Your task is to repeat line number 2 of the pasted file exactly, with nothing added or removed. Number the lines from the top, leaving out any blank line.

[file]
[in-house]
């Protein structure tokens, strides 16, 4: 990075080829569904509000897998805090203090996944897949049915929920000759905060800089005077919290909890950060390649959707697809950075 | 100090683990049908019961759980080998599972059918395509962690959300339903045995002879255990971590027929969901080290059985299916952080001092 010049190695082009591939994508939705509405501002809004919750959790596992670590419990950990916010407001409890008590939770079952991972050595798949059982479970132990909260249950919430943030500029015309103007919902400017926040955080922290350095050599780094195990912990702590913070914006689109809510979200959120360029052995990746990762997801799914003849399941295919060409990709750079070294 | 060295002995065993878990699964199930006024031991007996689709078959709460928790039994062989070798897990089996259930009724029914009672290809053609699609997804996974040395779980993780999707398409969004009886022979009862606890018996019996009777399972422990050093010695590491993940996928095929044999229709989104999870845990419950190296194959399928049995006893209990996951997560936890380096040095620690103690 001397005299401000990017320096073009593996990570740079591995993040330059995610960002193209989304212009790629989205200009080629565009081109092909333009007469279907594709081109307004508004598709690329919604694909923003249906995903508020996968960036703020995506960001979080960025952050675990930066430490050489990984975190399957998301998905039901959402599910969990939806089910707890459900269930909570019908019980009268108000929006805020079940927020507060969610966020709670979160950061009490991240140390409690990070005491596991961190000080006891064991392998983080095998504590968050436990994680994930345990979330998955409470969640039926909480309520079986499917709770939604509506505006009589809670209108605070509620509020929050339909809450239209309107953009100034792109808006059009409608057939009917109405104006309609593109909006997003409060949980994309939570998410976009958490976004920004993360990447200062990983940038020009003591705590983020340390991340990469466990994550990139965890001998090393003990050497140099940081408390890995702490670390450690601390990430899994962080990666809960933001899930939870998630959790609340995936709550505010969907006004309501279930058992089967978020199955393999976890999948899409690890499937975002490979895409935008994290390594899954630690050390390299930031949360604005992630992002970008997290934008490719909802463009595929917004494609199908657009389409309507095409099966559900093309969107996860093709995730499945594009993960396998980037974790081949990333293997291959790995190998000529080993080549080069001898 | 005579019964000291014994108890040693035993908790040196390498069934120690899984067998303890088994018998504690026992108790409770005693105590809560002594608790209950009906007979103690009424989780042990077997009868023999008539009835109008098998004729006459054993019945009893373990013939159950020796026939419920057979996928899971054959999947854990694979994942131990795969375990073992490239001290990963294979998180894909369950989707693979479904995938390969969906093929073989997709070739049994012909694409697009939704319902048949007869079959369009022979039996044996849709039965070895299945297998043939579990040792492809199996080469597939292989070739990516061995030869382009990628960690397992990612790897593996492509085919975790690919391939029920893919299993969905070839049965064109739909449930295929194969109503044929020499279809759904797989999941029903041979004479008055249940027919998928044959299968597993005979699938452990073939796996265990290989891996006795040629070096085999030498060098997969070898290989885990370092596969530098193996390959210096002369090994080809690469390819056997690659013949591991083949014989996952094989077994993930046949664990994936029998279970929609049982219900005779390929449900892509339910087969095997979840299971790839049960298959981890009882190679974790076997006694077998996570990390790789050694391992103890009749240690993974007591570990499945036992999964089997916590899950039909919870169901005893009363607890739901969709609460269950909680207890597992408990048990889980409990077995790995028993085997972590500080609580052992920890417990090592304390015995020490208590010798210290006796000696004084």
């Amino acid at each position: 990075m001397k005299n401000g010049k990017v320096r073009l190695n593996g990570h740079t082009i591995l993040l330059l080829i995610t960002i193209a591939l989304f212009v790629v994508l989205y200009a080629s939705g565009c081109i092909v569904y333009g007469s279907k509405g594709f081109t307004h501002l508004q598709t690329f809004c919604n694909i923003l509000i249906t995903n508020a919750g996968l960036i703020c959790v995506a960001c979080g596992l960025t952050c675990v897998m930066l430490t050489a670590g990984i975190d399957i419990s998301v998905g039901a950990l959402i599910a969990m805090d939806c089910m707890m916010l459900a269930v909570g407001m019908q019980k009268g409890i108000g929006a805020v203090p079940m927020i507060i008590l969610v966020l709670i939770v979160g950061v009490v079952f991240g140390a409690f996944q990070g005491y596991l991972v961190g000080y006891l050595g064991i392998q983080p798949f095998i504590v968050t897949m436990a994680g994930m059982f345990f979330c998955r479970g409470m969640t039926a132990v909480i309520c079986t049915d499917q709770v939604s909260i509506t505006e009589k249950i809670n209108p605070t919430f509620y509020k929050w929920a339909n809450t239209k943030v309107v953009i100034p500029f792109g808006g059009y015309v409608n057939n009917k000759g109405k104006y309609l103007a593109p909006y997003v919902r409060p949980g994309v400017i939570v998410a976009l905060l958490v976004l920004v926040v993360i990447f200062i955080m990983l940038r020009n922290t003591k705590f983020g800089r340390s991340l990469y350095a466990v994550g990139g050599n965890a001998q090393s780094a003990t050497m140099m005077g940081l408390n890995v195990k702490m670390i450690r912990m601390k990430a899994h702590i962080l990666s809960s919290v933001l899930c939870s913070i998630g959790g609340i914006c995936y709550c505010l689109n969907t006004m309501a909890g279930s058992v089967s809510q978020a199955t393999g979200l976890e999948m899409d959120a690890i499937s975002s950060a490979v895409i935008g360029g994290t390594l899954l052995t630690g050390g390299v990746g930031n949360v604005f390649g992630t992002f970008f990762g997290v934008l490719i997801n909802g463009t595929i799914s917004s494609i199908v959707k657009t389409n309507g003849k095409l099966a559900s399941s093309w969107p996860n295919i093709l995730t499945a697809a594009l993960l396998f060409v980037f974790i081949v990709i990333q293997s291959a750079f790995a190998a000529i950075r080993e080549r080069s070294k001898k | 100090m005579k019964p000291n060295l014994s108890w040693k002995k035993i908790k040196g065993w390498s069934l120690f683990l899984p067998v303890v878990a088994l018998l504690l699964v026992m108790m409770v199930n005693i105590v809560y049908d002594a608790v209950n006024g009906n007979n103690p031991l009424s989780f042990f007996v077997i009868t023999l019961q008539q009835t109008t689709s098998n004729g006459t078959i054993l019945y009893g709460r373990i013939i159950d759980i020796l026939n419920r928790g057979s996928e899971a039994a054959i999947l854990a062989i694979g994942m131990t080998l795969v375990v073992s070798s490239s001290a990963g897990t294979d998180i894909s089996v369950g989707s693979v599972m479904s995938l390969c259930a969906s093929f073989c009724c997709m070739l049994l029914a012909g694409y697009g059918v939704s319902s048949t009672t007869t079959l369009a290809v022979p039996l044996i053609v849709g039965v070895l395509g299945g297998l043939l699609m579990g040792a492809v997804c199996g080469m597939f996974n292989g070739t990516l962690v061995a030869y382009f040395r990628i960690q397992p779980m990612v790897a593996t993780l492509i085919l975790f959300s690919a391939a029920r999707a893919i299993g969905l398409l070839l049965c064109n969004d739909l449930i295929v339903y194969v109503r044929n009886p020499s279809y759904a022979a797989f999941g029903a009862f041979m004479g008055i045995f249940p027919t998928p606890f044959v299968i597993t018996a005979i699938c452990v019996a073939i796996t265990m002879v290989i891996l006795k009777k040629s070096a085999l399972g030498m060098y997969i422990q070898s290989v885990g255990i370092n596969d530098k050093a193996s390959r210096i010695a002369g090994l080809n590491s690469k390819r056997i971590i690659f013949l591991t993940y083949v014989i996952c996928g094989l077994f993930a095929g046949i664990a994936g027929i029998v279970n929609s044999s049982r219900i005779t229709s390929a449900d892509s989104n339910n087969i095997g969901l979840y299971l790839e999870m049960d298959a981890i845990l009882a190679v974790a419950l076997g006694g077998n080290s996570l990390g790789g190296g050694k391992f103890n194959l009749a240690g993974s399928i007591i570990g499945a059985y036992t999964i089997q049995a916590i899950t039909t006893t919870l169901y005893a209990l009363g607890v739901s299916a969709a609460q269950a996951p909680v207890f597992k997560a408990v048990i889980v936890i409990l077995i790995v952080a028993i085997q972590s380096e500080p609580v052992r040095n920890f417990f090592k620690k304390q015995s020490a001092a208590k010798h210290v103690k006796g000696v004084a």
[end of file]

């Protein structure tokens, strides 16, 4: 990075080829569904509000897998805090203090996944897949049915929920000759905060800089005077919290909890950060390649959707697809950075 | 100090683990049908019961759980080998599972059918395509962690959300339903045995002879255990971590027929969901080290059985299916952080001092 010049190695082009591939994508939705509405501002809004919750959790596992670590419990950990916010407001409890008590939770079952991972050595798949059982479970132990909260249950919430943030500029015309103007919902400017926040955080922290350095050599780094195990912990702590913070914006689109809510979200959120360029052995990746990762997801799914003849399941295919060409990709750079070294 | 060295002995065993878990699964199930006024031991007996689709078959709460928790039994062989070798897990089996259930009724029914009672290809053609699609997804996974040395779980993780999707398409969004009886022979009862606890018996019996009777399972422990050093010695590491993940996928095929044999229709989104999870845990419950190296194959399928049995006893209990996951997560936890380096040095620690103690 001397005299401000990017320096073009593996990570740079591995993040330059995610960002193209989304212009790629989205200009080629565009081109092909333009007469279907594709081109307004508004598709690329919604694909923003249906995903508020996968960036703020995506960001979080960025952050675990930066430490050489990984975190399957998301998905039901959402599910969990939806089910707890459900269930909570019908019980009268108000929006805020079940927020507060969610966020709670979160950061009490991240140390409690990070005491596991961190000080006891064991392998983080095998504590968050436990994680994930345990979330998955409470969640039926909480309520079986499917709770939604509506505006009589809670209108605070509620509020929050339909809450239209309107953009100034792109808006059009409608057939009917109405104006309609593109909006997003409060949980994309939570998410976009958490976004920004993360990447200062990983940038020009003591705590983020340390991340990469466990994550990139965890001998090393003990050497140099940081408390890995702490670390450690601390990430899994962080990666809960933001899930939870998630959790609340995936709550505010969907006004309501279930058992089967978020199955393999976890999948899409690890499937975002490979895409935008994290390594899954630690050390390299930031949360604005992630992002970008997290934008490719909802463009595929917004494609199908657009389409309507095409099966559900093309969107996860093709995730499945594009993960396998980037974790081949990333293997291959790995190998000529080993080549080069001898 | 005579019964000291014994108890040693035993908790040196390498069934120690899984067998303890088994018998504690026992108790409770005693105590809560002594608790209950009906007979103690009424989780042990077997009868023999008539009835109008098998004729006459054993019945009893373990013939159950020796026939419920057979996928899971054959999947854990694979994942131990795969375990073992490239001290990963294979998180894909369950989707693979479904995938390969969906093929073989997709070739049994012909694409697009939704319902048949007869079959369009022979039996044996849709039965070895299945297998043939579990040792492809199996080469597939292989070739990516061995030869382009990628960690397992990612790897593996492509085919975790690919391939029920893919299993969905070839049965064109739909449930295929194969109503044929020499279809759904797989999941029903041979004479008055249940027919998928044959299968597993005979699938452990073939796996265990290989891996006795040629070096085999030498060098997969070898290989885990370092596969530098193996390959210096002369090994080809690469390819056997690659013949591991083949014989996952094989077994993930046949664990994936029998279970929609049982219900005779390929449900892509339910087969095997979840299971790839049960298959981890009882190679974790076997006694077998996570990390790789050694391992103890009749240690993974007591570990499945036992999964089997916590899950039909919870169901005893009363607890739901969709609460269950909680207890597992408990048990889980409990077995790995028993085997972590500080609580052992920890417990090592304390015995020490208590010798210290006796000696004084």